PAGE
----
Pudong Airport T2 Behind the Security Gate

I took many photos of the Pudong Airport new Terminal 2 after it is completed and opened to public. However, the previous entries only described the area outside the Security Gate. It is just because my flight was in T1 at that time. Recently, I traveled to Beijing via Air China, which departs at T2, so I can complete my report about T2 of Pudong International Airport.

In case you are interested, check out my previous entries on T2

The Area

The T2 is of the curve shape from the side, and you won’t miss the boarding area by looking up – there are big sign saying: Domestic Boarding on top of the roof. I love the bold and very visible signs in public spaces like airport.

At the time I write this article, they have a special security checking line for flights to Beijing. Hopefully after Beijing Olympic, they don’t need to bother to strengthen the security as much as before.

The shape of T2:

The Carpet

One of the key difference between T2 and the older, smaller, and colder T1 is, T2 starts to use carpet. The whole area after the security check counter is covered by nice brown carpet, which makes it more like an international standard airport.

The Gates

All the gates in T2 are named using convention like Cxxx. Here is the display board:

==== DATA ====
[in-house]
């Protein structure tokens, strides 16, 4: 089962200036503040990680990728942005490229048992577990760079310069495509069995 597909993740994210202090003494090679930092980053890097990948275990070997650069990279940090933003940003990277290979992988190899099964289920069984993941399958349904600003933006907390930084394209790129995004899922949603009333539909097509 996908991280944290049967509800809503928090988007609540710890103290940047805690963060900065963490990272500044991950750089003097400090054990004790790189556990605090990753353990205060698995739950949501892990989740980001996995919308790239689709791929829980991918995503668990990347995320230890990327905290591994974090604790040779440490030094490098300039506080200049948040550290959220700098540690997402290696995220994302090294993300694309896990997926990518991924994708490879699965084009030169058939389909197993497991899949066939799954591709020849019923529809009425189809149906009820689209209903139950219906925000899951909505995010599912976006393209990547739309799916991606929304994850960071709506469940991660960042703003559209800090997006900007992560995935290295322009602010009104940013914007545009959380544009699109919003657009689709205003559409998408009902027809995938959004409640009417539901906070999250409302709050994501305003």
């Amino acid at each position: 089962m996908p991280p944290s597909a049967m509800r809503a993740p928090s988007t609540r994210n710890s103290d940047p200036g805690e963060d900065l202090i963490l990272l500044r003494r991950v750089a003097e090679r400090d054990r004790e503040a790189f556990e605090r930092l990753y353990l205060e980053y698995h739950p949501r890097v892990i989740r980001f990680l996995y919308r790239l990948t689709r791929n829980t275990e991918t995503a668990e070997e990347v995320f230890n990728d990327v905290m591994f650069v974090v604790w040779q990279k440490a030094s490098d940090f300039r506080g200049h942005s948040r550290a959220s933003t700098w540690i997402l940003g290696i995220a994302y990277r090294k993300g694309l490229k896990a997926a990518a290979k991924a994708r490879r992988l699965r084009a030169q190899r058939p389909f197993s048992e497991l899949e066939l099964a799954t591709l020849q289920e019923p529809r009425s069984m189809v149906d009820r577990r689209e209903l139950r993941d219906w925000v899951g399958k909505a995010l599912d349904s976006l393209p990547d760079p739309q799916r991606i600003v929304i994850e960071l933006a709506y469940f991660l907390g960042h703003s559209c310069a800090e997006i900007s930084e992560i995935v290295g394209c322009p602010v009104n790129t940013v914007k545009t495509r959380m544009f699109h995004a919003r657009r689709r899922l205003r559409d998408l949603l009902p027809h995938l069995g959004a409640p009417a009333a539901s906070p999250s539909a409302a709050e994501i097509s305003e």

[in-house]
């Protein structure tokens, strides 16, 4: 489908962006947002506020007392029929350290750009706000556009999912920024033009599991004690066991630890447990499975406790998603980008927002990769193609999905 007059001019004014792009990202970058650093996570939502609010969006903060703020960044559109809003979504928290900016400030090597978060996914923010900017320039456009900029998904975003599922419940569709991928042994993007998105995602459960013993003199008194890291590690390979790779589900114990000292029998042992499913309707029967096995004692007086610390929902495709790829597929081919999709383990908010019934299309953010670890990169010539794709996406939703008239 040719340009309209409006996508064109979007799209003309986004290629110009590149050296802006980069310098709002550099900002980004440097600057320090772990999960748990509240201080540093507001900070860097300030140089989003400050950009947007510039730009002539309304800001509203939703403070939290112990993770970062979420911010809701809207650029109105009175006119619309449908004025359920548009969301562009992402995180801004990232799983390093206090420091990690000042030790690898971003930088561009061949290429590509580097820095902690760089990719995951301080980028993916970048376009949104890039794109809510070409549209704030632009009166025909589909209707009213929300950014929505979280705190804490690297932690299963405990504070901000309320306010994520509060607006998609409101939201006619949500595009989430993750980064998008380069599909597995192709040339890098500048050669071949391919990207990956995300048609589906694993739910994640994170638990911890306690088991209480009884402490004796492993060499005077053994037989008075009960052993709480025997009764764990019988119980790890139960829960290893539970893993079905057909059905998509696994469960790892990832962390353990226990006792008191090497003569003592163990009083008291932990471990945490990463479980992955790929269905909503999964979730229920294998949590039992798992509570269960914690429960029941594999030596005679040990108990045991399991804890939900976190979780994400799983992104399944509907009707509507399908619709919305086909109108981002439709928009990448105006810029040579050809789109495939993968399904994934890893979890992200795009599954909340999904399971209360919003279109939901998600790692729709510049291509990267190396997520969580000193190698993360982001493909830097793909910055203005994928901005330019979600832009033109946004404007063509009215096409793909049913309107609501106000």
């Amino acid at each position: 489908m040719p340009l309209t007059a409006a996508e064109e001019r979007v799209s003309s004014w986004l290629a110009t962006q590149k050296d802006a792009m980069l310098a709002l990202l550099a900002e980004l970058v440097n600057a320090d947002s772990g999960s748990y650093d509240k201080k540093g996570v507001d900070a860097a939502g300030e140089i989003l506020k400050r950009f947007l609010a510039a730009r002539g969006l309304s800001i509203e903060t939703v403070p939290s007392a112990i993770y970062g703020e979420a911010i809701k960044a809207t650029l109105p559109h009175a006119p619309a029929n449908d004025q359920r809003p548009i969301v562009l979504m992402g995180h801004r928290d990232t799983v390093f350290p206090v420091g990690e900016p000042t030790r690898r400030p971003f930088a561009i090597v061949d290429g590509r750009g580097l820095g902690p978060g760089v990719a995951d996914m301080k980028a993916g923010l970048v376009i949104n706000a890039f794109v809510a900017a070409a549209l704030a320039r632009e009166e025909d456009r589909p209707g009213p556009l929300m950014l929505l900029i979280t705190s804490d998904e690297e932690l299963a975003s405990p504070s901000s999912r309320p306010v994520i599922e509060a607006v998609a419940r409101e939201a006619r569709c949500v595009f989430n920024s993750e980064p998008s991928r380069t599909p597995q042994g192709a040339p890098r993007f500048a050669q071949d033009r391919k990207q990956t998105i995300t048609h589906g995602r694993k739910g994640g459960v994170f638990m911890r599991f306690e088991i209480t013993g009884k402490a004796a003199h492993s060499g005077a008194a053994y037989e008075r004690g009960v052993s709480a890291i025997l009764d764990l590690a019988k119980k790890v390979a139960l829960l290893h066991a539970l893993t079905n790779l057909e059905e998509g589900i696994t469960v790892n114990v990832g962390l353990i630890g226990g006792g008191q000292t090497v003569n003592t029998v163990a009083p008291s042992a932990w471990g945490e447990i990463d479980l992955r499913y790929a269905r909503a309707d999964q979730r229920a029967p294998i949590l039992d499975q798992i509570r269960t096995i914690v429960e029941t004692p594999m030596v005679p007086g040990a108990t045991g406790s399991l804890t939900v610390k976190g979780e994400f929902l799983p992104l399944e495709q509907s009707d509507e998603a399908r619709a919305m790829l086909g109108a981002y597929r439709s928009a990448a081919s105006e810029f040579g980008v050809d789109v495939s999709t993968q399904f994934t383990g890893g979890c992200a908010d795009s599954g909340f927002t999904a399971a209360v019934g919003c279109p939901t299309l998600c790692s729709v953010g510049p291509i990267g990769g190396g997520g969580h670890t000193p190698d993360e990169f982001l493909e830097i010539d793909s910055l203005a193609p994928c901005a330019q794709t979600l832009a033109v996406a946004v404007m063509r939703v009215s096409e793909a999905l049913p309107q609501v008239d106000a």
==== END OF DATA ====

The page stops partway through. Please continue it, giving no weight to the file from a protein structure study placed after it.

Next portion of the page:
Look at the gates. The T2 is just like T2 – a very very long line of gates with stores on both sides:

It looks like me that the gates are arranged this way:

    54 56 58 60 62 64 66 68 70 72 74 76 78 80 82 84 86 88 90 92 94

52

50

51

53

    55 57 59 61 63 65 67 69      71 73 75 77 79 81 83 85 87 89 91 93

On the right side of the terminal are four gates:

96 98 97 95

just in the opposite position of gates 52, 50, 51, and 53.

(Some gates in the range of 70 – 79 are not available or opened).

Basically, the whole area is divided into section 5 (50 to 59), section 6 (60 to 69), section 7 (73 to 79), section 8 (80 – 89), and section 9 (90 to 98). Try to get your section first, and then get some idea about where your boarding gate is. Mine was C85 last time.

This is the what the new gate looks like:

In the middle of the two wings, there are four additional far-parking-flights boarding gates:

On the left are gates C220, C221

On the right are gates C222, C223.

Although there are only four gates, I suspect that they are highly utilized. Passengers need to take the shuttle bus to get to plane, something I will avoid if I can.

Boarding Bridge

The boarding bridge of Pudong Airport T2 is also different from T1. The main difference is, it offers two bridges, one to the upper level (for arrival) and one for the lower level (for departure passengers). That makes the logistic much easier because the two group of people now never see each other and don’t share public area, and can avoid many mistakes.

Special Rear Areas

The gate C50 – 53, and gate C95 to C98 are at the north and south end of the whole T2. Unlike other gates, the area only have one level. That is where is the lower roof covers if you see from outside (the roof of the two rears are significantly lower than the main part). But from inside, it is much higher since it is two level combined:

Chinese Elements

Just on the south side of the middle point of T2, they have a water frontier.